Since asynchronous operations (like Socket's Begin*-End* pairs and *Async methods) that use IOCP under the hood cause the byte array that you use as buffer to be pinned in the memory.

So if you create a new byte array everytime you send to, or receive from a socket using IOCP, you're likely to encounter OutOfMemoryExceptions in your program.

One workaround for this is to pool the buffers, and a better one is to create one big byte array and use its parts as buffers. I first saw an implementation of this approach here and I wanted to wrote a simpler one to learn and use in my own projects:

public sealed class BufferManager : IDisposable
    // Fields
    private readonly byte[] _Block;
    private volatile bool _Disposed;
    private readonly BlockingCollection<int> _FreeSegments;
    private readonly int _SegmentSize;

    // Properties
    public byte[] Block { get { return _Block; } }
    public int BlockSize { get { return _Block.Length; } }
    public int BufferSize { get { return _SegmentSize; } }
    public int FreeBuffers { get { return _FreeSegments.Count; } }

    // Constructors
    public BufferManager(int blockSize, int bufferSize)
        // These are some helper extensions that take minimum and maximum values.
        blockSize.ThrowIfOutOfRange(1, paramName: "blockSize");
        bufferSize.ThrowIfOutOfRange(1, blockSize, "bufferSize");

        // Setting the block size,
        // So all the bytes will be available according to buffer size.
        var mod = blockSize % bufferSize;
        if (mod != 0)
            blockSize = (blockSize - mod) + bufferSize;

        // Determining the first byte's index in each segment.
        var freeSegments = new int[blockSize / bufferSize];
        var freeSegment = 0;
        for (int i = 0; i < freeSegments.Length; i++)
            freeSegments[i] = freeSegment;
            freeSegment += bufferSize;

        // Initializing the block and a collection that holds indices to its segments.
        _Block = new byte[blockSize];
        _FreeSegments = new BlockingCollection<int>
            // BlockingCollection uses ConcurrentQueue as default underlaying...
            // ...collection but since the order is not important, I thought it can...
            // ...be faster with a ConcurrentBag.
            new ConcurrentBag<int>(freeSegments),
        _SegmentSize = bufferSize;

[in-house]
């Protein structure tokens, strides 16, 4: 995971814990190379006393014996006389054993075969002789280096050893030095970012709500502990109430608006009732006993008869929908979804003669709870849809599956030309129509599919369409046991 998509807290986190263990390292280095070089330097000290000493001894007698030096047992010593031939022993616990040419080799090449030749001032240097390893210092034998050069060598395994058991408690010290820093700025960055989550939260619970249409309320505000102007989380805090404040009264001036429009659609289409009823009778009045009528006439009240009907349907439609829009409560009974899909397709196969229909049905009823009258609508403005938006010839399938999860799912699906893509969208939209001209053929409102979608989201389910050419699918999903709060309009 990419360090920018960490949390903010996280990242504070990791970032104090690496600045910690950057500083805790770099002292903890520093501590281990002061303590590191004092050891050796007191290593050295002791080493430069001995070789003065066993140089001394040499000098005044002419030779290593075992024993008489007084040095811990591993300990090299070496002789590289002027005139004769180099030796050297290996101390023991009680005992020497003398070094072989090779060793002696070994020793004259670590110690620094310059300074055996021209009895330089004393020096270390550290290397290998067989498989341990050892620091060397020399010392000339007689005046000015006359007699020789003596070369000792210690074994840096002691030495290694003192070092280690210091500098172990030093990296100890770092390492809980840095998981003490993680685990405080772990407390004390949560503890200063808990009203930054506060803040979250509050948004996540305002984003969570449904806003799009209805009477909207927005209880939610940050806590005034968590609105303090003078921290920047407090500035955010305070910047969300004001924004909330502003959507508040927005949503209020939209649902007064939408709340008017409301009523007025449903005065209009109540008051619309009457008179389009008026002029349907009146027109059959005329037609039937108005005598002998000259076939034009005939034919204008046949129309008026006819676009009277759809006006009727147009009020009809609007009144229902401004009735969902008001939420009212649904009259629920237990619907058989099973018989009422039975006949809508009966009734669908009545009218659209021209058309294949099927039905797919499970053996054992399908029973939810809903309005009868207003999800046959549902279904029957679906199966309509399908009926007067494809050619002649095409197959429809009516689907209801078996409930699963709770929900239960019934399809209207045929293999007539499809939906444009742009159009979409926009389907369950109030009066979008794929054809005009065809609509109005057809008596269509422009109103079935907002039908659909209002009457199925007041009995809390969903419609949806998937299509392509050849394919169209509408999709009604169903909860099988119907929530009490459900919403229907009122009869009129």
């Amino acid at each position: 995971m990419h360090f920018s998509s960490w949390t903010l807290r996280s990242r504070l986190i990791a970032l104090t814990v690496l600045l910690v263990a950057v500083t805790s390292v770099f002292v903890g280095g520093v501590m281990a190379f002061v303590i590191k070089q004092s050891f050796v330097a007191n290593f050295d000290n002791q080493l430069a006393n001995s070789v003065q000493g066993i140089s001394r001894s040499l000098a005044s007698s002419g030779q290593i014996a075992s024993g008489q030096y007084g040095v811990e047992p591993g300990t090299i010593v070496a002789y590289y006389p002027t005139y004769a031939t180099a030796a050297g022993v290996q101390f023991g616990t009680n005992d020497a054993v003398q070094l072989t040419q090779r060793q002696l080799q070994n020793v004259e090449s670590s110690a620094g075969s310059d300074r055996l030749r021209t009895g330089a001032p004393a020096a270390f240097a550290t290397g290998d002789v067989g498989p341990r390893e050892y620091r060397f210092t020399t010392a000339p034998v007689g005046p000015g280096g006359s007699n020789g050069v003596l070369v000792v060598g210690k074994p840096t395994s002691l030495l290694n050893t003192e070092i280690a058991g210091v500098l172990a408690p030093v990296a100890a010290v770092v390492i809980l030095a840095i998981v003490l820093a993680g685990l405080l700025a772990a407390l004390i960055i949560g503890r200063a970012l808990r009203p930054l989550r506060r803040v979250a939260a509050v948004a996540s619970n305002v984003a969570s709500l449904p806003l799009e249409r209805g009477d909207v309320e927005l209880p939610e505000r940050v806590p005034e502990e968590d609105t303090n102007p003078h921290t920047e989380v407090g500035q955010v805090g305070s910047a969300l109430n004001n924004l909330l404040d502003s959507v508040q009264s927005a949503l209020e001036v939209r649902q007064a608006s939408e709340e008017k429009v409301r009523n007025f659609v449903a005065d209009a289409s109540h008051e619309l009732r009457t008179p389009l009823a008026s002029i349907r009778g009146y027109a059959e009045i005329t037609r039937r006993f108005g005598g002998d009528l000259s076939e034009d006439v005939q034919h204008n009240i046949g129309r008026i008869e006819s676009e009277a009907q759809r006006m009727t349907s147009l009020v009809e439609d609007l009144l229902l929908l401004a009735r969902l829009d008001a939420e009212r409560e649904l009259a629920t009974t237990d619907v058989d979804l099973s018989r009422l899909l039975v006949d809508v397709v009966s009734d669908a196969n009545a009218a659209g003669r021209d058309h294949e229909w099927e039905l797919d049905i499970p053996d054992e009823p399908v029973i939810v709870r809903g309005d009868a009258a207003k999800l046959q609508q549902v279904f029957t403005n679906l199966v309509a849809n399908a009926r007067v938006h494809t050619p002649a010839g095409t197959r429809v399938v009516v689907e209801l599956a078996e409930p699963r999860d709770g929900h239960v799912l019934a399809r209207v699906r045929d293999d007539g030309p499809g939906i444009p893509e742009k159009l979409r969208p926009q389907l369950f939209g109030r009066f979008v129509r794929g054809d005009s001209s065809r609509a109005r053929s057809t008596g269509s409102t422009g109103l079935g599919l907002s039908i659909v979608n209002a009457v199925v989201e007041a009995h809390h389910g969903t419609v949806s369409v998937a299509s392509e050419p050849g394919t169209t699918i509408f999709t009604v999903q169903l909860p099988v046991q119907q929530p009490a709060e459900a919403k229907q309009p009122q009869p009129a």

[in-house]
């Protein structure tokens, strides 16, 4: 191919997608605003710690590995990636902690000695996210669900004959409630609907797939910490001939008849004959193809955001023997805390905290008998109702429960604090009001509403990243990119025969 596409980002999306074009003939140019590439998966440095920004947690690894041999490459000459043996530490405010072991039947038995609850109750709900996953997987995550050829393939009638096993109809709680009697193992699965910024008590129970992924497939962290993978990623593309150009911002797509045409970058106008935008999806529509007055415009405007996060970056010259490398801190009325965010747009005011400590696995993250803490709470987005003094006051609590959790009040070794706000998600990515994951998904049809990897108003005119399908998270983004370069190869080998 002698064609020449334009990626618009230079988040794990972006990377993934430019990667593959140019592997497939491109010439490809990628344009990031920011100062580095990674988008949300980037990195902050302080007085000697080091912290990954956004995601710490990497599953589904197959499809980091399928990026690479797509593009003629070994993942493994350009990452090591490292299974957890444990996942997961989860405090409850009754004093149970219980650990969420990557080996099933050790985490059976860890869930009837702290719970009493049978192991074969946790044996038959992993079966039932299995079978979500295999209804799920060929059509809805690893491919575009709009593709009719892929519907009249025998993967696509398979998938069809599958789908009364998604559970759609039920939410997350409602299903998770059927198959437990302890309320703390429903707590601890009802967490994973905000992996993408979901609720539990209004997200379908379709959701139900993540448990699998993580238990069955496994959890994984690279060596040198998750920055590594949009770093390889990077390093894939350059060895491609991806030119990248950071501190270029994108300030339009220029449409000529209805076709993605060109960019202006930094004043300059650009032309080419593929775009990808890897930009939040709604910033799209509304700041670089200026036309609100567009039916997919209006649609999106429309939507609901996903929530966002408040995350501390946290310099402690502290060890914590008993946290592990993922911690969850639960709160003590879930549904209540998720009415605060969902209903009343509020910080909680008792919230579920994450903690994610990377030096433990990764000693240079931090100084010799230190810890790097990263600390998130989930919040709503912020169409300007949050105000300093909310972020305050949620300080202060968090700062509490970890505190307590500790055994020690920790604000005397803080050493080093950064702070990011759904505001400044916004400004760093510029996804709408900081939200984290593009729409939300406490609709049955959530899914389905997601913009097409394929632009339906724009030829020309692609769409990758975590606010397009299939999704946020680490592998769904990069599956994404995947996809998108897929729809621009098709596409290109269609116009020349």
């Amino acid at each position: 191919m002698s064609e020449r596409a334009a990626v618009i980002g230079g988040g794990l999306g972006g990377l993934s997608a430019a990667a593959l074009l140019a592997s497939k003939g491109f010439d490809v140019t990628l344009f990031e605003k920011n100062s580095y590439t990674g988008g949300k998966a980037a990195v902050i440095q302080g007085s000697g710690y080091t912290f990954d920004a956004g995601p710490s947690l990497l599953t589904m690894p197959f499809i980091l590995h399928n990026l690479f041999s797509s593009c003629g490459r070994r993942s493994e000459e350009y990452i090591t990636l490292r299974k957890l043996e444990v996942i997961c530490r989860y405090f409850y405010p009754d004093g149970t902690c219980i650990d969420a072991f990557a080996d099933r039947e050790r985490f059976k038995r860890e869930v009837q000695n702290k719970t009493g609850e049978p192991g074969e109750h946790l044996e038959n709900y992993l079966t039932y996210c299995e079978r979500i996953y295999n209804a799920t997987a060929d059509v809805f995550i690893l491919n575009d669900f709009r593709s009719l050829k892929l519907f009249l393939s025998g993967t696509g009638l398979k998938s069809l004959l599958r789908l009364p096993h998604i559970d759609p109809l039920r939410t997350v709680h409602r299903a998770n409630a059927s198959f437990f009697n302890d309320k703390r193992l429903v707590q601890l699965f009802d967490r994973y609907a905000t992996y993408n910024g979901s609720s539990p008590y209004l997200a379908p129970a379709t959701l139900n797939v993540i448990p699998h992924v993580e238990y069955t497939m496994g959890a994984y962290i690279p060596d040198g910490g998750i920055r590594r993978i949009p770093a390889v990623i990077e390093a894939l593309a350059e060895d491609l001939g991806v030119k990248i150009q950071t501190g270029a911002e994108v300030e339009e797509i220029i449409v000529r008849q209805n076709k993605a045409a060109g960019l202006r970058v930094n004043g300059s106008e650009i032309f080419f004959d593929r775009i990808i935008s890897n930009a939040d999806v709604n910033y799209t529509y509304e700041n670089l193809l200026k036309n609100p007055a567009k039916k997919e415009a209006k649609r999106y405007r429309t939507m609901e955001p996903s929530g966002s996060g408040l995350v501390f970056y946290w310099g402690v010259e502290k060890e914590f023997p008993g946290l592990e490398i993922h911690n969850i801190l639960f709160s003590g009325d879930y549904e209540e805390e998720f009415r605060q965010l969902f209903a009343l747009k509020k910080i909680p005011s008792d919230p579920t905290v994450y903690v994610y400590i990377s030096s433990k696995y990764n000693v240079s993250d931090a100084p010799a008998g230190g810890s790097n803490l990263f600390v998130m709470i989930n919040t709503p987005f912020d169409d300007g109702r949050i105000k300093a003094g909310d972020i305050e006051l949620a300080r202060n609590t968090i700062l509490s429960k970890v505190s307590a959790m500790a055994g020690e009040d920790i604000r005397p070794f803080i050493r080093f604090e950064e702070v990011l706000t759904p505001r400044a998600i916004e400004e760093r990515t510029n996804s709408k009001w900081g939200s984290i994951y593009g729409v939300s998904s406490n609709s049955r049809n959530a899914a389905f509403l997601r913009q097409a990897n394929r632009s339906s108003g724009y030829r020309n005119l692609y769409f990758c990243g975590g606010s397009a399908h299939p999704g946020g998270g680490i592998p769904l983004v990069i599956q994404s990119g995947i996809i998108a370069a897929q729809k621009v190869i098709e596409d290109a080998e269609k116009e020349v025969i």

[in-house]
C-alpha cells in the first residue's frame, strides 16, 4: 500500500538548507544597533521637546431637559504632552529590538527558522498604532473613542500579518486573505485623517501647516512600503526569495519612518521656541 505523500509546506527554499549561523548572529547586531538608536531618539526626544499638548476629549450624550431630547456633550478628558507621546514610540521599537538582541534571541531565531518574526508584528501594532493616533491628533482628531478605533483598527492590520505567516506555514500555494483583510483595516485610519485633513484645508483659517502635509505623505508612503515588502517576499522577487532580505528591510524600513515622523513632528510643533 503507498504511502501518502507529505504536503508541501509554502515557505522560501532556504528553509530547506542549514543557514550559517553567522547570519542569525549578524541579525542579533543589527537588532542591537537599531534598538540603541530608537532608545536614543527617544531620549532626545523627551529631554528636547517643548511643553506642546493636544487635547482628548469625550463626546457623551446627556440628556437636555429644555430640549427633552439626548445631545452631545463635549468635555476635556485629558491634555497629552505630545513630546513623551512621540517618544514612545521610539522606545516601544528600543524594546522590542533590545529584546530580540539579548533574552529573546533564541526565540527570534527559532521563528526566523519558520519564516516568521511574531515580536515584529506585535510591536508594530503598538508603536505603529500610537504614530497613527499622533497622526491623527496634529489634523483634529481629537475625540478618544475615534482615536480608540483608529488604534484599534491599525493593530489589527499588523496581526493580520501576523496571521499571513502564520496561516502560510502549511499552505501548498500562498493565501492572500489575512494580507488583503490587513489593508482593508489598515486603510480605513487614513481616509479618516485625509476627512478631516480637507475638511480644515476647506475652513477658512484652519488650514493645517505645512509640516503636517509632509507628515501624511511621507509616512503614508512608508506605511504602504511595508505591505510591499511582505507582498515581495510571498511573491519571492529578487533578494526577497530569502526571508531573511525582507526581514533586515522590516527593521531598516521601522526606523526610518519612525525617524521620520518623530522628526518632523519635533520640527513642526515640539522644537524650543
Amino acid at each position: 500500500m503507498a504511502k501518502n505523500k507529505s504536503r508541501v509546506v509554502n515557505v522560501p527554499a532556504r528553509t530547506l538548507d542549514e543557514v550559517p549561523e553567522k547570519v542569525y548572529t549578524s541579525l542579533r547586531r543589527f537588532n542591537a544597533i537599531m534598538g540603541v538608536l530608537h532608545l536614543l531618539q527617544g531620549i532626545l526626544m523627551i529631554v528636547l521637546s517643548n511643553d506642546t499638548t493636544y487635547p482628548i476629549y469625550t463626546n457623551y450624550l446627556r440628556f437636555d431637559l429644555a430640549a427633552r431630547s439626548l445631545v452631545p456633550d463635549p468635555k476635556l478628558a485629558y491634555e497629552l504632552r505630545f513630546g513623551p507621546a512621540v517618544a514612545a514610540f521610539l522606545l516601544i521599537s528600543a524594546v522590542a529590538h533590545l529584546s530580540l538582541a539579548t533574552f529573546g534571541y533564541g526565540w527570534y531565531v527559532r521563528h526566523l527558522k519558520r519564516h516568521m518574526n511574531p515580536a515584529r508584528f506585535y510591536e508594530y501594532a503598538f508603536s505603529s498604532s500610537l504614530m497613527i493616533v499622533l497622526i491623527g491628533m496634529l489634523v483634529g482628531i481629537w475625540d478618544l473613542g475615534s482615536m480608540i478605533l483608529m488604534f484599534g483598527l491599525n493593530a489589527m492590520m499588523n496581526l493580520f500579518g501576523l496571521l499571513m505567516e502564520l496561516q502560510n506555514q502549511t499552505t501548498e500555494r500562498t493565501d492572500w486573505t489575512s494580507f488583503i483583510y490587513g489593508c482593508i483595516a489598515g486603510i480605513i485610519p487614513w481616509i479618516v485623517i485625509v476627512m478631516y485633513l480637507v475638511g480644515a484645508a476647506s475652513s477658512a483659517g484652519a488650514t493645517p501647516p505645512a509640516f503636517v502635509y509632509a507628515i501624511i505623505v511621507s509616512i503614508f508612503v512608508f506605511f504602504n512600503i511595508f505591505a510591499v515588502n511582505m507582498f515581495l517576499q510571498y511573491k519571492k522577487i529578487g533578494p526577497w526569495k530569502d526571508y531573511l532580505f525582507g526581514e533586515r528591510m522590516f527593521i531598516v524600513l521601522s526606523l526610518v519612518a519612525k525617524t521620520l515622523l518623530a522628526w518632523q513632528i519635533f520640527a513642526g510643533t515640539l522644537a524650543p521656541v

// Functions
    public int GetOffset()
        // Gets the index of the first byte of a free byte block.
        // If there is none, it blocks the thread until there is.
        return _FreeSegments.Take();
    public void FreeOffset(int offset)
        // Frees the byte block which starts with offset.

    public ArraySegment<byte> GetBuffer()
        // Gets a free portion of the byte block.
        // If there is none, it blocks the thread until there is.
        return ArraySegment.From(Block, GetOffset(), BufferSize);

        // ArraySegment.From is an extension method to...
        // ...avoid explicitly specifying generic type parameters.
    public void FreeBuffer(ArraySegment<byte> buffer)
        // Frees the byte block which starts with buffer.Offset.

    public void Dispose()
        lock (_FreeSegments)
            if (_Disposed) return;
            else _Disposed = true;


It can be used like this:

// Initializes a buffer manager with an underlying byte[120]
// I specify 100 here but constructor increases it so it can have equal 30-sized segments.
var bufferManager = new BufferManager(100, 30);

var buffer = bufferManager.Block;
var offset = bufferManager.GetOffset(); // Blocks if there is none.
var size = bufferManager.BufferSize;
someIOCPUsingObject.Receive(buffer, offset, size);
// I should call bufferManager.FreeOffset(offset) after I'm done with the received data.

// or

var segment = bufferManager.GetBuffer(); // Blocks if there is none.
someIOCPUsingObject.Receive(segment.Array, segment.Offset, segment.Count);
// I should call bufferManager.FreeBuffer(segment) after I'm done with the received data.